Cuba OKs residential projects linked to resorts
Manuel Marrero said the island is on pace for its third straight record year of foreign visitors, and it hopes to continue expanding into the little-tapped golf market.
He said the government has green-lighted "real estate for tourist purposes," without giving details. But the move may mean Cuba will allow tourist developments that include long-term residences — not just hotels catering to short-term visitors that now line the island's beaches.
Investment firms in Canada and Europe have proposed building golf courses coupled with luxury housing under long-term leases with Cuba's government. Endorsing residential zoning for tourism could be a first, albeit small, step toward making those projects a reality.
The decision would allow Cuba's "entrance into new segments and the realization of investments in areas with tourism potential that have yet to be exploited," Marrero said.
The island has only one 18-hole golf course and hopes to build 10 more, but has yet to break ground on any projects financed by foreigners.
Addressing a tourism fair at Morro Castle, a Spanish fort built in 1859 that guards the sea entrance to Havana, Marrero also said Cuba may exceed 2.5 million foreign visitors in 2010.
More than 1.05 million foreigners had come as of the end of April, the most-successful four-month span since Cuba began promoting large-scale tourism after the collapse of the Soviet Union and the end of its billions in annual subsidies to the island.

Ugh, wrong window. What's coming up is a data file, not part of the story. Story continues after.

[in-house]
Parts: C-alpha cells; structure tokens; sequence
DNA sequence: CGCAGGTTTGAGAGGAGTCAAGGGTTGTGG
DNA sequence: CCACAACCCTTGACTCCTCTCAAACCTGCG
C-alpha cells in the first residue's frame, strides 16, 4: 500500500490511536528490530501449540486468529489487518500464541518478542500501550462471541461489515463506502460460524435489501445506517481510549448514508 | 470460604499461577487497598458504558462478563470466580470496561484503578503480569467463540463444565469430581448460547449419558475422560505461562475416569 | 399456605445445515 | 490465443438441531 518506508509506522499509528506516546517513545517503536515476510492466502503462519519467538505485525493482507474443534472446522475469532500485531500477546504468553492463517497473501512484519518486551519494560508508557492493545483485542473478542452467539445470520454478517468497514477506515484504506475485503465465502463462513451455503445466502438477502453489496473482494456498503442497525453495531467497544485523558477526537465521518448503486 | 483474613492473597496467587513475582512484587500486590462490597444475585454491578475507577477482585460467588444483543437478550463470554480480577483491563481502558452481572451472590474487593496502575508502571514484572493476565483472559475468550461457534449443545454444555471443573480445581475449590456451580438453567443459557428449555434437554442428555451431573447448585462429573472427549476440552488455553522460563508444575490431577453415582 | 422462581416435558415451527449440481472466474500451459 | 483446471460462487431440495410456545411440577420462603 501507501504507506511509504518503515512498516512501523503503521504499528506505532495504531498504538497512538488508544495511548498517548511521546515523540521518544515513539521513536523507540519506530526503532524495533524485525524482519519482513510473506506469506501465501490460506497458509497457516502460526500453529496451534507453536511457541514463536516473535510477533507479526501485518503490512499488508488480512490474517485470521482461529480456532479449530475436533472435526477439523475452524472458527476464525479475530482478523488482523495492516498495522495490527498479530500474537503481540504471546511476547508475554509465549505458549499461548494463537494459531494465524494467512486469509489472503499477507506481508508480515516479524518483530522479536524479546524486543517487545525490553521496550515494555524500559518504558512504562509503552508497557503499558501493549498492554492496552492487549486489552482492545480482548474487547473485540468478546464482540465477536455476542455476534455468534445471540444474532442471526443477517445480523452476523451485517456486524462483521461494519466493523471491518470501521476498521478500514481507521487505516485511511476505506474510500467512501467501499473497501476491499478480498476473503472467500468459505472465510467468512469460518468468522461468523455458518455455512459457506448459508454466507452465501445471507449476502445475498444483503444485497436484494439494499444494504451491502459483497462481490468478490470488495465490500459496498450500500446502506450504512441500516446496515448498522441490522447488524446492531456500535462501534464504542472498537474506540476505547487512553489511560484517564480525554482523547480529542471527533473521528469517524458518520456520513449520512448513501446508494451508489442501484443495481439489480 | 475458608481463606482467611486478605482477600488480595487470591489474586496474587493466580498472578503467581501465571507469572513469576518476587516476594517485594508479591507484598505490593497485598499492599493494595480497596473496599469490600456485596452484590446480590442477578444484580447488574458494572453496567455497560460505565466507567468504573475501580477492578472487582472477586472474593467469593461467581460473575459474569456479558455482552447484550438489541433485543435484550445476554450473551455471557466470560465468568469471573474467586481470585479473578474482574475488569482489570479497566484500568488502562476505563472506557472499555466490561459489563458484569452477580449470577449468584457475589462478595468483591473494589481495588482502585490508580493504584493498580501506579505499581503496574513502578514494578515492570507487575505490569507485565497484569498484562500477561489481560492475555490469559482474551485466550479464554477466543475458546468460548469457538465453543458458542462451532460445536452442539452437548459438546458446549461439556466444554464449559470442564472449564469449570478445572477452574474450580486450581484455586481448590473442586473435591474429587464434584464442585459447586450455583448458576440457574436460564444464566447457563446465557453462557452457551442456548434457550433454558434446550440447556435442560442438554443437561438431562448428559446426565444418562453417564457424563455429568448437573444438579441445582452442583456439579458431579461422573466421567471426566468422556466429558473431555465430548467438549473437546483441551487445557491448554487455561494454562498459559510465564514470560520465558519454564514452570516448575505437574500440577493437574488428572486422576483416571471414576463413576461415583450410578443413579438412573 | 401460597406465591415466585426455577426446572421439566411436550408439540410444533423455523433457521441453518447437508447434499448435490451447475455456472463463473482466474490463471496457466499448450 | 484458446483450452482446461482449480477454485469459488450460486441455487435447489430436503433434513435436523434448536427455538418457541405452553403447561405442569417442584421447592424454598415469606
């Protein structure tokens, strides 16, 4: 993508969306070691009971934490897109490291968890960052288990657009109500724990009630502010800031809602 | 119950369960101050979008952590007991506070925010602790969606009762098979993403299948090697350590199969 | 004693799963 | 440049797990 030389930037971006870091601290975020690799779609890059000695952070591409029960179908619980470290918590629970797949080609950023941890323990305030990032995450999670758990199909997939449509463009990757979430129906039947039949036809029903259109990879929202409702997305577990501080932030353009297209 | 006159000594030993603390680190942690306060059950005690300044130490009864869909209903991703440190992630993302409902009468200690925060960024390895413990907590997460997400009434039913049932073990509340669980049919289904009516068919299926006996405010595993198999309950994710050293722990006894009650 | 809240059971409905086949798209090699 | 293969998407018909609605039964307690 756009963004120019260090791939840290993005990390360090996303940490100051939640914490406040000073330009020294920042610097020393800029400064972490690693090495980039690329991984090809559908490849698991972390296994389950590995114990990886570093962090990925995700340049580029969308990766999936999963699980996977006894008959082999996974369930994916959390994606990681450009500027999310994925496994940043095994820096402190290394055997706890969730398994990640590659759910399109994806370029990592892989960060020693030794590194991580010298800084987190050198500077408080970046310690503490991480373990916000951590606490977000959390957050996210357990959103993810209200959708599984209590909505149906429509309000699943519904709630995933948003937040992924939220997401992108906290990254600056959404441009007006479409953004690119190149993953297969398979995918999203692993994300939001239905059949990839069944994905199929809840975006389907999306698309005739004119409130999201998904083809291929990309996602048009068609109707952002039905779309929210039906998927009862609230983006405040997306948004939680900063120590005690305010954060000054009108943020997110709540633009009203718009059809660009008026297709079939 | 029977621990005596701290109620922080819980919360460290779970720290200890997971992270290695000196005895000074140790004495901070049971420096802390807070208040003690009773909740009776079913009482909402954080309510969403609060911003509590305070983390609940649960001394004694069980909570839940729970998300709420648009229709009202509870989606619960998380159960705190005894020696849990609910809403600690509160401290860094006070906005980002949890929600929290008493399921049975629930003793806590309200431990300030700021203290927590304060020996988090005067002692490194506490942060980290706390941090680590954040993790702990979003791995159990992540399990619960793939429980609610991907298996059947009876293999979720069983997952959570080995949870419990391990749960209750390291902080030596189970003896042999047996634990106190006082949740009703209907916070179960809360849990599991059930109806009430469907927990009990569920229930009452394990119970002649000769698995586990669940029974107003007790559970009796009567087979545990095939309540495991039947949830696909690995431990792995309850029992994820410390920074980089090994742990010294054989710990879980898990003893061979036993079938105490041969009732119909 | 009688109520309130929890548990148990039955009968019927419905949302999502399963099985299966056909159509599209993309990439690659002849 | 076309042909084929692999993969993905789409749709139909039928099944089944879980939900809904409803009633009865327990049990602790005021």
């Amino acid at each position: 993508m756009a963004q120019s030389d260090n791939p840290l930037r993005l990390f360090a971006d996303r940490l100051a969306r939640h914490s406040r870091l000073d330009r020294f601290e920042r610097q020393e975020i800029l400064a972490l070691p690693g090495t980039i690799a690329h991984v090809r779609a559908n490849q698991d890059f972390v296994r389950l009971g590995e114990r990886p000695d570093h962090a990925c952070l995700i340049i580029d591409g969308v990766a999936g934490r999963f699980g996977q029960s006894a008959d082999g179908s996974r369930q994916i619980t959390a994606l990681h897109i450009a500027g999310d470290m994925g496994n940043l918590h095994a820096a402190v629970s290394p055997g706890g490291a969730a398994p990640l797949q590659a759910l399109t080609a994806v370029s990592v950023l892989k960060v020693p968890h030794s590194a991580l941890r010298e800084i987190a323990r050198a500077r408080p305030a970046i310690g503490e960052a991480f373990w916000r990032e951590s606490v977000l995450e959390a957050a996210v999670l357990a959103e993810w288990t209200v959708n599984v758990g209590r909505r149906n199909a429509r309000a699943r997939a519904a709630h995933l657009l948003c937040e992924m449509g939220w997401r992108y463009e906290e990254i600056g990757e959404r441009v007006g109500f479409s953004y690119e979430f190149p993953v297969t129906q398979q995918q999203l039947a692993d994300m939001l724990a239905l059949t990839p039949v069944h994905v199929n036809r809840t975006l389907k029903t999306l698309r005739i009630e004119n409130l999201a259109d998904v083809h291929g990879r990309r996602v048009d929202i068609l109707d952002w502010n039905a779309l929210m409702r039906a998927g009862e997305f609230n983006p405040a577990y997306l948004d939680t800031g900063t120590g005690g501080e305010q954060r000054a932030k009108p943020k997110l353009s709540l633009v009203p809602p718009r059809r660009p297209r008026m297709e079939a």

"It's been surprising because we began with January and February really bad — bad because of the financial crisis, because of many factors," Marrero told reporters after his presentation. "But March and April have been very good."
In 2009, Cuban tourism rose 3.5 percent, with more than 2.4 million tourists coming, mostly from Europe and Canada, despite the global recession. But many visitors stayed fewer days than usual, and tour operators offered steep discounts to keep them coming, meaning revenues slumped nearly 12 percent.
While the U.S. government doesn't permit most of its citizens to travel to Cuba, the Obama administration has eased restrictions on Cuban-Americans visiting relatives here. But those who come for family travel are counted as Cubans, not foreign visitors.
Marrero said 50 percent more Cuban-Americans visited early this year than during the same period last year, but offered no statistics.
He said Cuba has 50,000 hotel rooms nationwide, many in establishments jointly operated by the government and private companies in Europe.
By WILL WEISSERT, Associated Press Writer